I would like to say that the experience of Kay’s dependency court hearing is rare. And I wish the experience of probation youth being honored in delinquency court hearings were more common.
But my experiences serving systems-involved youth have been marked by extreme contrasts. I have been asked to support these kids both in and out of court by their lawyers, social workers, district attorney offices, case managers, probation officers, counselors and group home staff, as well as juvenile court judges and detention personnel.
Yet I have also had my efforts to minister to system-involved youth hindered and prevented by others in those same exact same roles. Such impediments are detrimental to the best interests of these youth and often illegal.
California standards through the Department of Social Services require that foster youth “be free to attend religious services and activities of his or her choice and to have outside visits from the spiritual adviser of his/her choice.” The state’s Board of State and Community Corrections Title 15 standards for youth placed in juvenile detention facilities require that detained youth be assisted in contacting their clergy.
I have asked city, county, state and federal officials to exert their authority on behalf of these and many other youths. Yet I have received no substantive, if any, response to protect these kids’ rights.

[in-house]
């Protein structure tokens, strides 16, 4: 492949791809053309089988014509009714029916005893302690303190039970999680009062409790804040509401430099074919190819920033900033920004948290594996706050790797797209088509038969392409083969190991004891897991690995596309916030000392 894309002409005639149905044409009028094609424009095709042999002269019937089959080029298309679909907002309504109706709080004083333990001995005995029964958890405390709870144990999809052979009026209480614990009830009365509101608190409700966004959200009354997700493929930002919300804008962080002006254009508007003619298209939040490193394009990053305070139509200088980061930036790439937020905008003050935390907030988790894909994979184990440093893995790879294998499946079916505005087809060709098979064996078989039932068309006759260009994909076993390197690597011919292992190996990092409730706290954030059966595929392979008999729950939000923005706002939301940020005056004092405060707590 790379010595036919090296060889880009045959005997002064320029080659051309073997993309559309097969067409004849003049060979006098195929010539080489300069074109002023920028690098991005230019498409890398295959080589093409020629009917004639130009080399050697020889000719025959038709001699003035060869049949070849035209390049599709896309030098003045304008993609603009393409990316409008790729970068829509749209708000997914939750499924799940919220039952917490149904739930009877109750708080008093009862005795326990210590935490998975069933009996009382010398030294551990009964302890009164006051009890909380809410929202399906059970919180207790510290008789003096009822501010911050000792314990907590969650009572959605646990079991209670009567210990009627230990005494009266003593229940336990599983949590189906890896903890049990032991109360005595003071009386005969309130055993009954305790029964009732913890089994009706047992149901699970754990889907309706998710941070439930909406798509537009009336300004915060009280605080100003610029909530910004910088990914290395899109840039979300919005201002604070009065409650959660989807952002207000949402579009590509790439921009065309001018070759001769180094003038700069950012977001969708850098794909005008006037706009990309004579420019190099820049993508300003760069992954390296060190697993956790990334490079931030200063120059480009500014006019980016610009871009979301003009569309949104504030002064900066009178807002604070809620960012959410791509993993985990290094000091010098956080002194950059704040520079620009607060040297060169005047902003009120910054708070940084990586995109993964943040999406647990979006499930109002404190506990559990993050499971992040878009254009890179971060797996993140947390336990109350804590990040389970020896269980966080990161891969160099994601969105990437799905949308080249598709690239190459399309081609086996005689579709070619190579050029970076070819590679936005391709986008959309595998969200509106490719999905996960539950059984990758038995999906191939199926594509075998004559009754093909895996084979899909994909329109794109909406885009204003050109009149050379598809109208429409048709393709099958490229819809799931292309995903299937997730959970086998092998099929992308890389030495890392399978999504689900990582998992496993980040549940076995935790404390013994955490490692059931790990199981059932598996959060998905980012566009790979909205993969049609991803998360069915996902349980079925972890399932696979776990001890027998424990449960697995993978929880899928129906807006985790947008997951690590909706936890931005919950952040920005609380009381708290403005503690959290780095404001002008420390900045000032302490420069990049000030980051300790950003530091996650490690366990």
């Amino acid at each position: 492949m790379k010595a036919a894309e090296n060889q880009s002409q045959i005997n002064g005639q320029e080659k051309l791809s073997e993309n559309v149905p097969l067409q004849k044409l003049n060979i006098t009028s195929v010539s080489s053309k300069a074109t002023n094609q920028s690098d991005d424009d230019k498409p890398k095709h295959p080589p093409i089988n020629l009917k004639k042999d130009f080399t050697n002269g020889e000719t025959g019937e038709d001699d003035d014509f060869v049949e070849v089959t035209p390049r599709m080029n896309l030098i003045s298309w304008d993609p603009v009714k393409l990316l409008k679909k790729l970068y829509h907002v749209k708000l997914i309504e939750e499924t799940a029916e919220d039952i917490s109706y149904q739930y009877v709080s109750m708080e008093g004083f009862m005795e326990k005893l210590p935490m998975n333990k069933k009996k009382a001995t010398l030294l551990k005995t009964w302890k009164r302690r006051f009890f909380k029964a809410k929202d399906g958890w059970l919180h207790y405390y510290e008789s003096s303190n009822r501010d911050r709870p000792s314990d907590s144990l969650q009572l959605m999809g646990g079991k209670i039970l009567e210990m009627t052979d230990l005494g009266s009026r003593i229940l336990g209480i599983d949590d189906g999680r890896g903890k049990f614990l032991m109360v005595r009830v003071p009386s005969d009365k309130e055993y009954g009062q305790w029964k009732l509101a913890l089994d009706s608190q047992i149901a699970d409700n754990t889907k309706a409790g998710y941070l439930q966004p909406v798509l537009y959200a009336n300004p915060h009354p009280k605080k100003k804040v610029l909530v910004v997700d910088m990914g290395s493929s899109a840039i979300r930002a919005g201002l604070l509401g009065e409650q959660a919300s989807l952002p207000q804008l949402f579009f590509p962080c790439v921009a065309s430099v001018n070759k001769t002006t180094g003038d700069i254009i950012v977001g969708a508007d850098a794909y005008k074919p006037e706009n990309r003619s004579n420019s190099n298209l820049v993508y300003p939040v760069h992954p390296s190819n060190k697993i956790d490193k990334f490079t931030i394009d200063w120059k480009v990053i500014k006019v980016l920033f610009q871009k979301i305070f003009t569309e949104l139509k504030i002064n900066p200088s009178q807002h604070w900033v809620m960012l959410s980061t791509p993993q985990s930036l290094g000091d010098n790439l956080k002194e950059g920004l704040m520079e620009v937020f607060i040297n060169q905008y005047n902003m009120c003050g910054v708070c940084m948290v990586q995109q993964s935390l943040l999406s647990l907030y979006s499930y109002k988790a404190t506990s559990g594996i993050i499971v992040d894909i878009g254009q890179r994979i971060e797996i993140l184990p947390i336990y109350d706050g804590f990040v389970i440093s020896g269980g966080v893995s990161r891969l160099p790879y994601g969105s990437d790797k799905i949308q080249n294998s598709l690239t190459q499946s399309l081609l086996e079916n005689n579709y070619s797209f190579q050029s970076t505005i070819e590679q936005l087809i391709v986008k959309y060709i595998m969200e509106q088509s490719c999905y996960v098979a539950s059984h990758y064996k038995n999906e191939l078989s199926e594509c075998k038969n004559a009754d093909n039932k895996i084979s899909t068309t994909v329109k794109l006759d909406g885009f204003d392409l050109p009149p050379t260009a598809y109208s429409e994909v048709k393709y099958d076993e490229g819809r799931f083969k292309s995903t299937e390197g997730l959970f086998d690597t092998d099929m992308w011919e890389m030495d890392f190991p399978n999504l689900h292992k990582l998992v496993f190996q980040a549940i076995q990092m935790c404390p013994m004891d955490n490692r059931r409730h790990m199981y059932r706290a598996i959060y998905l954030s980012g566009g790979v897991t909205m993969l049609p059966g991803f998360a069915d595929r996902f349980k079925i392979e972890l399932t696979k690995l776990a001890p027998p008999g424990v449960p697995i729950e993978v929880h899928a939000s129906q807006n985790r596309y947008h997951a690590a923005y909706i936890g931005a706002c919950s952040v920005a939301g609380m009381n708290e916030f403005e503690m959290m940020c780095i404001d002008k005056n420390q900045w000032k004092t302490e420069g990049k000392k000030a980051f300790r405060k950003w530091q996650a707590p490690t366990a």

A Casey Family Programs Study of 188 foster youth showed that 95 percent of them believe in God, and 86 percent of those believers gain spiritual strength from their faith. One of the study’s recommendations was for spirituality, religious or otherwise, to be incorporated into foster youth casework. My prayer is simply that foster and probation youth not be prohibited by system officials from free exercise of their faith, just as the First Amendment promises.
As a pastor, my role is to walk beside these youth through difficult stretches in life as a shepherd. For system-involved youth, court appearances are especially difficult, and the faith-based community’s support there is like cold water in scorching heat to them.
Note: Kay is a pseudonym being used to protect the identity of a child.
Mark Fisher is a community pastor for Seek & Save, a San Francisco Bay Area nonprofit serving vulnerable and victimized young.
This story is a part of a Chronicle series called “Hearings,” where our reporters and guest contributors provide an inside look at how child welfare courts function.
In about half the states in the country, child welfare proceedings are closed to the public and media – despite the fact that they are places where children enter foster care; where families are ripped apart, sometimes put back together and otherwise – through adoption – made anew.
If you are a judge, parent, foster youth, attorney or an advocate for families … we want to hear from you. Share a story from a recent dependency court experience that you believe speaks to a problem or a success story.
Anonymity may be granted depending on the nature of your contribution. Our intent with this – and all Chronicle projects – is to ethically cover the child welfare system, which often means protecting the names and identities of children and families caught up in it.